Think studio apartments in New York City are already too small? Well, it looks like things are about to get a lot smaller.
Mayor Michael Bloomberg on Monday launched adAPT NYC (APT stands for apartment. Get it?), a new design competition with the aim of improving and increasing the number of single-occupant apartments available in the city. Using a city-owned site located at 335 East 27th St. in the Kips Bay neighborhood of Manhattan, the city has issued a Request for Proposals for the design of a rental building consisting entirely (or nearly so) of specially designed “micro-units” — that is, units from 275 to 300 square feet. The current legal minimum for newly constructed apartments is 400 square feet; the use of city-owned property allows the mayor to waive the regulation through a technicality.
Why try to build more tiny apartments? Affordability. You don’t need to be an economist to know how expensive or difficult it is to live in New York for single individuals. Studio and single-occupant apartments are highly limited: There are only a million throughout a city with nearly two million singles. And roommates aren’t a feasible solution for everybody.
With demand for housing in the nation’s largest city, Bloomberg believes that “we must develop a new, scalable housing model that is safe, affordable and innovative to meet their [new residents’] needs.” For Bloomberg and many in his administration, “develop housing that matches how New Yorkers live today is critical to the City’s continued growth, future competiveness and long-term economic success.” We wouldn’t want to lose talent to cheaper housing in New Jersey, would we?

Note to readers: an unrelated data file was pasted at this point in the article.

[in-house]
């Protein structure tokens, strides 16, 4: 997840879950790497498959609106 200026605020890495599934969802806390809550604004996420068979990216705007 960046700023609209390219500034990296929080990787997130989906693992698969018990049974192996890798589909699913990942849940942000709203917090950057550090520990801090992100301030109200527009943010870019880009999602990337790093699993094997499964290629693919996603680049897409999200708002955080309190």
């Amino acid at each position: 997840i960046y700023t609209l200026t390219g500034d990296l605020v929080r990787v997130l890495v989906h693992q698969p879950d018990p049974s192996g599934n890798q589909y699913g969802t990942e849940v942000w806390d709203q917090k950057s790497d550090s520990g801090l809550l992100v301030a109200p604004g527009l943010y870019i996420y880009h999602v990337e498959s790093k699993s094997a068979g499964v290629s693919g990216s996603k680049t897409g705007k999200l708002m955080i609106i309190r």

And how would new landlords feel about this? The proposed building, when comprised of these new “micro-units,” would allow for 88 new apartments — nearly double what the building would hold if it were to have normal-sized apartments. So while each new unit would be much cheaper, landlords would not lose out, as they could make up the difference by renting out more units.
The adAPT NYC effort is a part of Bloomberg’s New Housing Marketplace Plan, a multi-billion dollar scheme with the aim of creating upwards of 165,000 affordable units by the end of 2014.